Gauteng Community Safety MEC Sizakele Nkosi-Malobane on Tuessday reassured the public that student l.
It all began in the heady 1980s, in the basement of a smoke-filled bar called Jameson's, right in downtown, thriving Joburg of the time.
As always, journalists are birds of a feather that always flock together; drink themselves motherless together and commiserate together - except for sharing the nitty gritties of their stock-in-trade.
For good measure, the whiskey that warmed the cockles of many a journo's heart - almost invariably - shared the name with the bustling bar. And, whenever a journo slumped over the bar, having slurped inestimable amounts of the tipple, and speech reduced into a whispering slur, the barman knew from the goofy eyes that the bitter remedy was not to close the tap but to continue administering the prescription. It was common occurrence that hardly generated curiosity or derision among the comradely lot. If scoops were the oil that kept the newspapers running, then booze was the grist that kept journos - so to speak - on their feet.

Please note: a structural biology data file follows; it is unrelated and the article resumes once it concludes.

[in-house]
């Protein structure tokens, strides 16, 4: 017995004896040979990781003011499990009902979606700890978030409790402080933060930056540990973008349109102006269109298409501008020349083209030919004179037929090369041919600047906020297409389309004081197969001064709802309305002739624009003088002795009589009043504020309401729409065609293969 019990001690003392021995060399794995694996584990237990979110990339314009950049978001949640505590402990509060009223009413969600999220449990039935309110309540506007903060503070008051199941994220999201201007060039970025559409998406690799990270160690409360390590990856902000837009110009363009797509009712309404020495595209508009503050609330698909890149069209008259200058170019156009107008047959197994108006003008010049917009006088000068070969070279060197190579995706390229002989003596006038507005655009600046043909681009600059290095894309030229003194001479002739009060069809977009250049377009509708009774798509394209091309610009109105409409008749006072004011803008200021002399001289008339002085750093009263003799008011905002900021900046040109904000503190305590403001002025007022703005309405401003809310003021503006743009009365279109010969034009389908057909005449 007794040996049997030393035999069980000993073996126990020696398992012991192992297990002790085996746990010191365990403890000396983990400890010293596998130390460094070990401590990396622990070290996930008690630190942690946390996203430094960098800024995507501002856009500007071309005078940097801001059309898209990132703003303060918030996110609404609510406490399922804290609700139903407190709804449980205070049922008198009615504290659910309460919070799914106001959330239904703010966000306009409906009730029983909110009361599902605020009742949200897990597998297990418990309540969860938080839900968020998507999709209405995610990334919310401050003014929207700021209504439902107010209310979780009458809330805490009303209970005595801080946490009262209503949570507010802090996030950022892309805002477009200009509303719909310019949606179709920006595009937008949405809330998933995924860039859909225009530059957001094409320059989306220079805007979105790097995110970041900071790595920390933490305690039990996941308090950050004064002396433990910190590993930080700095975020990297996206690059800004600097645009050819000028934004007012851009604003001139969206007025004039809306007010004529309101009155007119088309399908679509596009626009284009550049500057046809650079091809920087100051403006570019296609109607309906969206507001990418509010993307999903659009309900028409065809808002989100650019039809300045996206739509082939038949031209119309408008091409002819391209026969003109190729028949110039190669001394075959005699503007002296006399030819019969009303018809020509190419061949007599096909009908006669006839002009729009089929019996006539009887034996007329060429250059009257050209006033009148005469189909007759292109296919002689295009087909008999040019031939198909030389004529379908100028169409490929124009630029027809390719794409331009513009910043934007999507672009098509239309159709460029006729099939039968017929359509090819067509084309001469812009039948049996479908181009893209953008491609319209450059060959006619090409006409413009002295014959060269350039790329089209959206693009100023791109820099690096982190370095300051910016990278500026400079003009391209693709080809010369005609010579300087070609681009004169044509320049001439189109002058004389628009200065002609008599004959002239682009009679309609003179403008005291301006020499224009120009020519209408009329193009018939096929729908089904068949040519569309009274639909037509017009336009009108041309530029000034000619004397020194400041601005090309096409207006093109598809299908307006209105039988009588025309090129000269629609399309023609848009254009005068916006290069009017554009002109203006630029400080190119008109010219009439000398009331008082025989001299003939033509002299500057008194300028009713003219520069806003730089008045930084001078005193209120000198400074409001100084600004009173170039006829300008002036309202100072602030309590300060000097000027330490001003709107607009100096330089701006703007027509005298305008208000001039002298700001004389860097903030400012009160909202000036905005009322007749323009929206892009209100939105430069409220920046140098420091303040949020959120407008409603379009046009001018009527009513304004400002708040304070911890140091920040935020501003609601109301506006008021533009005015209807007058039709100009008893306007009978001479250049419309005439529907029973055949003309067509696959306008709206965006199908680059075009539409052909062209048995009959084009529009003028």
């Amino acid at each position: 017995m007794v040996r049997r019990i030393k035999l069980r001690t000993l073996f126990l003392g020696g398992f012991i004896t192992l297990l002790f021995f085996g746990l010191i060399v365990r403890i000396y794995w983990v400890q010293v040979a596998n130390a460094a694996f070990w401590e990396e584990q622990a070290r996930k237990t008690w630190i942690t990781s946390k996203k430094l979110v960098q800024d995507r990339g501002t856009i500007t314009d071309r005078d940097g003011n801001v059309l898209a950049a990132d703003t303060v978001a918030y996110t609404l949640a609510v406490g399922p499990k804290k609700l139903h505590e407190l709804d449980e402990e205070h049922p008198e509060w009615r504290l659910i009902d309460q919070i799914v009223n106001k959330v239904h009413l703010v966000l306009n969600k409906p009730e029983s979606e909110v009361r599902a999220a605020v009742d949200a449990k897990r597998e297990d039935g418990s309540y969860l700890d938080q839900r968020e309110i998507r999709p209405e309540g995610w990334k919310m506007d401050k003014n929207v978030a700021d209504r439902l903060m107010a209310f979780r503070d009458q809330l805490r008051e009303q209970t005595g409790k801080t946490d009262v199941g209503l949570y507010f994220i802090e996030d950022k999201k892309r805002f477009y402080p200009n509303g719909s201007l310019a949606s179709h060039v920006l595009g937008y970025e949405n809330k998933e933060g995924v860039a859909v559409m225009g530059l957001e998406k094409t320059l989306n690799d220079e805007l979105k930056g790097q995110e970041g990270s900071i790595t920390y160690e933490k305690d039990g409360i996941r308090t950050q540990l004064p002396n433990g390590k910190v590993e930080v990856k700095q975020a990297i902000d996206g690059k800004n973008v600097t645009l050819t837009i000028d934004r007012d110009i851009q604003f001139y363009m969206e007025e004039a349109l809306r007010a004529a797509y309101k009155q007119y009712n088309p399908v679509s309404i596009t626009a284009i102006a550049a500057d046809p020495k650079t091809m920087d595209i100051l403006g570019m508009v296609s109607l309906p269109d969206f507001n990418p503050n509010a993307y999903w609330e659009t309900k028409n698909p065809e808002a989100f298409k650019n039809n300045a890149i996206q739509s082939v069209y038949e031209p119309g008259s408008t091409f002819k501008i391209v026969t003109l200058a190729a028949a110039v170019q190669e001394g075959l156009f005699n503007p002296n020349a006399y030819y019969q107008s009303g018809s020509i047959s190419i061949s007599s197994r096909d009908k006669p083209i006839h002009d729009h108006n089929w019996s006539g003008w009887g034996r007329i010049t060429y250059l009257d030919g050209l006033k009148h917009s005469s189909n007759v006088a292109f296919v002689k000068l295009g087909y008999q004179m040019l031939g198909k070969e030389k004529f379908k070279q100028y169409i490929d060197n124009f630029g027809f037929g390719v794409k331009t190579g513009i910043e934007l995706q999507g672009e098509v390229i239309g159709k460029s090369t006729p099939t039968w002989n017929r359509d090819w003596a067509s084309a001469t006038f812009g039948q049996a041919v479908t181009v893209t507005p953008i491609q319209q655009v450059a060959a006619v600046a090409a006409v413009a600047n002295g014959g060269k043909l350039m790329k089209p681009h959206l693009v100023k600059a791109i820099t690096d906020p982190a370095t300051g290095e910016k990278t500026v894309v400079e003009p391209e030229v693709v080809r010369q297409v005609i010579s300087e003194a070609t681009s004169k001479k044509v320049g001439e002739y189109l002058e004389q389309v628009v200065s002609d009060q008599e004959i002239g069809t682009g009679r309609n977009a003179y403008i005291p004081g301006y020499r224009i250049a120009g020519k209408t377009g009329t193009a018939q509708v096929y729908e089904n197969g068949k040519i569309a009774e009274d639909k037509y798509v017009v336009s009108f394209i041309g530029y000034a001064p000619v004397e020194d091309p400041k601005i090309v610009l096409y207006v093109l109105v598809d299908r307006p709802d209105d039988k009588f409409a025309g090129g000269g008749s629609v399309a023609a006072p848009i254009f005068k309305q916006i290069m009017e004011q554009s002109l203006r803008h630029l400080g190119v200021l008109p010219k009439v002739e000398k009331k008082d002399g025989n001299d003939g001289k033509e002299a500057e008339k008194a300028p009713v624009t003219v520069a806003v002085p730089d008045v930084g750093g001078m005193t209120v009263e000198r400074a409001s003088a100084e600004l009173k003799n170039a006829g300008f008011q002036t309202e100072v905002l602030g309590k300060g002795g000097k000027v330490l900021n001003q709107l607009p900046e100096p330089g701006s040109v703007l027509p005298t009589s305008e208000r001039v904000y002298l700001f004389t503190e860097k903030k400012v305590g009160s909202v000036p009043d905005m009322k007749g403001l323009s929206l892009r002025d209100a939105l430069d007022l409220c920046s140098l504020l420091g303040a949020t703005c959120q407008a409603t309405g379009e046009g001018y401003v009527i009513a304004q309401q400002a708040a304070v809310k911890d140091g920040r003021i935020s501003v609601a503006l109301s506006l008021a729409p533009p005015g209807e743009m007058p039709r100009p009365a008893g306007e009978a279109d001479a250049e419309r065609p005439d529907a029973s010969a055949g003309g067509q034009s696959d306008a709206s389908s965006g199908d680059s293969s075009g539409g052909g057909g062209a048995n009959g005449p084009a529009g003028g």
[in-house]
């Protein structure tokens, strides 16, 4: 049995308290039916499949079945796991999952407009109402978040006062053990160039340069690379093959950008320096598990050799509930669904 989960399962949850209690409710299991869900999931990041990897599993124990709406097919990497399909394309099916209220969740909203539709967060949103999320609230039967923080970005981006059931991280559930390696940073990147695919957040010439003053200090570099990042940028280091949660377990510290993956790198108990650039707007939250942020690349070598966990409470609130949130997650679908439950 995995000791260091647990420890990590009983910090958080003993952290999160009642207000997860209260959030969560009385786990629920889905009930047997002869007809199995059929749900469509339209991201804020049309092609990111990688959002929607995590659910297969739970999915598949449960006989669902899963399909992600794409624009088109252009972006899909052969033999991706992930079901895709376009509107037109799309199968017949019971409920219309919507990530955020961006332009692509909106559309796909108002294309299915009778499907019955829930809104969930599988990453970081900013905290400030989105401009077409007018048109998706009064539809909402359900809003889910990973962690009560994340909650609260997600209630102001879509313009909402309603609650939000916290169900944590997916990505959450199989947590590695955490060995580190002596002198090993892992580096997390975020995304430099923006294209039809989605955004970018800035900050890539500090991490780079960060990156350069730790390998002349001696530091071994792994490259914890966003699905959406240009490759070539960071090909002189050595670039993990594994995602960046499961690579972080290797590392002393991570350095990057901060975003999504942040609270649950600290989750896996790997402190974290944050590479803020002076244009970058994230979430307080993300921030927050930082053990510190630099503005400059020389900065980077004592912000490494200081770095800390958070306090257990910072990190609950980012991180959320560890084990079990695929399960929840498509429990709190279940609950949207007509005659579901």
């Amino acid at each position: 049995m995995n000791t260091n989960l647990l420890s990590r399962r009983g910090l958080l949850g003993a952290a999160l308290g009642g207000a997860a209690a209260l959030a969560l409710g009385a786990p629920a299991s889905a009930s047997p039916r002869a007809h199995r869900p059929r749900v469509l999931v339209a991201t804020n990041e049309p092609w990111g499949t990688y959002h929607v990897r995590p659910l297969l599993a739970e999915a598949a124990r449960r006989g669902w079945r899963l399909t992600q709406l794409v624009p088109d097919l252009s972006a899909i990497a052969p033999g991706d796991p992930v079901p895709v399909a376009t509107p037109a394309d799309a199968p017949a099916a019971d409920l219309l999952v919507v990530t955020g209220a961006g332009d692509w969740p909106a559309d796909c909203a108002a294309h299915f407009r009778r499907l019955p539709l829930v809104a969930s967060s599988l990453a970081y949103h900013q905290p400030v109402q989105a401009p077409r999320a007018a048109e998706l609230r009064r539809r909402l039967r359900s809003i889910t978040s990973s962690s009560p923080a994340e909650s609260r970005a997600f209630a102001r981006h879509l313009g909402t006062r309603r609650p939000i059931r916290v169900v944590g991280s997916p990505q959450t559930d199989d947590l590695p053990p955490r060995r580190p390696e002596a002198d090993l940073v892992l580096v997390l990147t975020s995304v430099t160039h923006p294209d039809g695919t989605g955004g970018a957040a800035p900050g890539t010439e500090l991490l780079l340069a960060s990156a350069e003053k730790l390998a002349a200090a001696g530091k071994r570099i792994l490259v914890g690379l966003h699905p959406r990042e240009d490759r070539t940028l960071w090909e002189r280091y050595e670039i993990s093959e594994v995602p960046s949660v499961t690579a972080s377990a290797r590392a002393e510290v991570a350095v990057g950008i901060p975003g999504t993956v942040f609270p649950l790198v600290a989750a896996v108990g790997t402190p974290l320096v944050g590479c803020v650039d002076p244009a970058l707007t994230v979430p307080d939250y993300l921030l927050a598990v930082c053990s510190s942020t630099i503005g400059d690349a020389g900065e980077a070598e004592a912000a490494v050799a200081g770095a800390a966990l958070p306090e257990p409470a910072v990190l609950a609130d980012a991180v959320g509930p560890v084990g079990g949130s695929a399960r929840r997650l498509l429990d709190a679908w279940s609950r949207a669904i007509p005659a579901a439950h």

The crux of these reminisces is to note the uncanny way in which the past tends to catch up with the future. The same Jameson whiskey, first sampled by myself in those soggy 1980s, was to pave the way for my first trip to Ireland, whence the distillate originates, nearly 20 years later.
Well, Jameson's journey of discovery normally leads to two nodal points: one to Dublin and the other to Cork. Cork is the second city of the Republic of Ireland and it's third most populous, after Dublin and Belfast, with a population of about 190000.
But it is in the heart of Dublin where the real story began, when one John Jameson, inspired by his family credo Sine Metu - Without Fear - founded his distillery in 1780. It then took about 300 people to run the distillery and to produce five million litres of the spirit yearly.
About 227 years later, Jameson's heritage is today's top-selling whiskey throughout the world - with South Africa in the Top 10 of the countries wallowing in the spirit.
If Dublin be the soul of Jameson, then its Midleton distillery in Cork is renowned as its heart. Fortunately my pilgrimage pointed to Cork, and my heart almost leapt out of my chest in anticipation of the joys of putting the finger on the pulse of the world-renown-ed spirit.